Business people expect to be able to read, without difficulty, any document they’re given. They don’t want to have to spend time reading it again and again in order to understand the message. Regardless of how grammatically correct a piece of writing is, they will condemn it as badly written if they can’t understand its message easily.
This means that if we want to be considered good business writers, we need to think about more than simply getting the grammar right.
If our documents are to be useful to people as they go about their daily work, those documents must be concise and accurate, and they must offer something helpful. In business-speak, they need to add value. Unfortunately, this is where many modern business documents fall down.
|What do business readers want?
||What to they often get?
|Opinions, advice, conclusions, solutions, insights
||Too much information, long lists of findings, lengthy essays
|Questions answered quickly and clearly
||Answers buried in indigestible text
|Concise, unambiguous language
||Garbled sentences; vague, abstract language
The purpose of business writing
‘If you have nothing to say, there is no point in saying it.’
First of all, let’s consider why we write.
In business, we’re usually writing for one of three reasons: to explain, to inform or to persuade. This is in contrast to other areas, where documents can be written for quite different reasons: to amuse, to educate, to entertain, to pass an exam, to win a literary prize, and so on.
Here are some examples of business documents that either explain, inform or persuade (or do all three):
- an email to a manager requesting a new computer
- an auditor’s annual report to a company’s board of directors
- a market research report to a politician on the results of a telephone survey
- a company-wide memo from the CEO explaining the new flexible work hours policy
- a healthcare adviser’s report to a government depart- ment on the options for an integrated health services program
- a local council’s policy on resident parking.
Although the reason for writing may be obvious in theory, in practice many writers are so busy recounting the detailed background, or how they arrived at their conclusion, that their purpose for writing is obscured or lost altogether. Too often the result is a document that is unclear to everyone but its writer.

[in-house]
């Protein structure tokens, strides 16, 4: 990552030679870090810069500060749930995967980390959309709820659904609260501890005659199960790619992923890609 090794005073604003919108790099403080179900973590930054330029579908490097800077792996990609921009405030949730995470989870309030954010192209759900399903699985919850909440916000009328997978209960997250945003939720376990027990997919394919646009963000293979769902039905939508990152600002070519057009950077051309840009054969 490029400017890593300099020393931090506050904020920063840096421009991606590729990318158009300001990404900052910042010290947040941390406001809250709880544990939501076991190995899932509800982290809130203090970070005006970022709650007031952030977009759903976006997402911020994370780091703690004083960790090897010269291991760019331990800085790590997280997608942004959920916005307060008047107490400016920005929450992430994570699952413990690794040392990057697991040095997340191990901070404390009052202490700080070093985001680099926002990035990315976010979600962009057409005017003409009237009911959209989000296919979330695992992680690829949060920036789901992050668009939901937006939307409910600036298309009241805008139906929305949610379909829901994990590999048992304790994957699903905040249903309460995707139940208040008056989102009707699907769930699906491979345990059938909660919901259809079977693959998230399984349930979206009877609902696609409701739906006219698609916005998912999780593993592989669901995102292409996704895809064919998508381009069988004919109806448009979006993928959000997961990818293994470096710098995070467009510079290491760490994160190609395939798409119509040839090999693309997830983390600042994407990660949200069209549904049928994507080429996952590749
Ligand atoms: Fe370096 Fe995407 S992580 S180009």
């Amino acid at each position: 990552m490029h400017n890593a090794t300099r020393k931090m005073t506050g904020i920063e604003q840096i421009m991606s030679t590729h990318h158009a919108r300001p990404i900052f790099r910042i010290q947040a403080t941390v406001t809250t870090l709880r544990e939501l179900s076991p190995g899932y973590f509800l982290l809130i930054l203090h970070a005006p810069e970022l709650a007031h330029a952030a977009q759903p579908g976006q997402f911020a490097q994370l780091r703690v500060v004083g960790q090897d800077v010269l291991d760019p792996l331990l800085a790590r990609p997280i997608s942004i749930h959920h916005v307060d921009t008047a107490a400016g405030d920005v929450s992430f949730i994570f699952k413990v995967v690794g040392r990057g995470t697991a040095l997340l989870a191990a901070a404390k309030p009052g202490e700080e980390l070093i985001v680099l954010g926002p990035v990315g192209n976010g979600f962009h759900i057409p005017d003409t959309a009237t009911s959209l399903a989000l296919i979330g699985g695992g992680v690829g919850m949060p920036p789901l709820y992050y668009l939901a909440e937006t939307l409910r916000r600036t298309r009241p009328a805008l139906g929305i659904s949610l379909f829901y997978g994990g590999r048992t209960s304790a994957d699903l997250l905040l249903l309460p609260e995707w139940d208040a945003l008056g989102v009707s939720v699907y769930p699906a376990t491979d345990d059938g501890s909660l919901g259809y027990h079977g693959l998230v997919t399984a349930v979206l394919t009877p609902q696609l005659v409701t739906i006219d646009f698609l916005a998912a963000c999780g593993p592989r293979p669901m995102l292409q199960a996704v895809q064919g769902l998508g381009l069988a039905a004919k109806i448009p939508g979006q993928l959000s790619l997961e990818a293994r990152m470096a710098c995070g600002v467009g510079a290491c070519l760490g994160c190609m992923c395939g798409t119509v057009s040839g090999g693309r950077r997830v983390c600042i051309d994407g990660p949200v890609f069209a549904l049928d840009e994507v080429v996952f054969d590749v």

Why do we get it wrong so often?
One reason is our education. We’ve absorbed certain writing habits from an early age. For example, at primary school we’re encouraged to be creative in our use of words, then at high school and university we’re expected to demonstrate excellence in thinking. When we make the transition into business, not only do we need to support our conclusions, we’ve also been conditioned to believe it’s essential to write as much and as elaborately as possible.
Another reason is the pressure most of us are under at work. Submissions, reports, business cases and other docu- ments often have to be written on the run, with little time for drafting or rewriting. Deadlines are usually non-negotiable, and project plans rarely include a realistic amount of time for writing and editing a report.
Finally, we all want to be respected in the workplace – to be seen as experienced and professional – and sometimes we misguidedly believe this will happen if we use complicated, overly formal language. We therefore risk confusing style
with substance, by focusing on the language rather than the document’s structure or message.
So what does a ‘good’ document look like?
‘Good’ documents, as well as being grammatically correct and written in straightforward language, present their messages in such a way that their intended readers can understand them quickly and easily. Writers of these documents do this by considering the document’s overall readability.
Readability has three components
We can think of readability as having three equally important elements:
- structure: the material is organised based on the reader’s point of view, not the writer’s
- layout: the material is designed and presented in a way that allows for quick and easy reading and understanding
- language: the style is clear, concise, uncluttered and to the point.
This book deals primarily with the third element, language, but it’s important to be aware of the other two as well if you want to create truly readable documents.
TIP: Documents that are intellectually and empirically sound but difficult to read and understand do not help the writer’s professional reputation.
How to do it
First, confirm your reader and purpose
Before you do anything else, you need to confirm two things: who your reader is, and the purpose of your document (in other words, what you hope your document will achieve).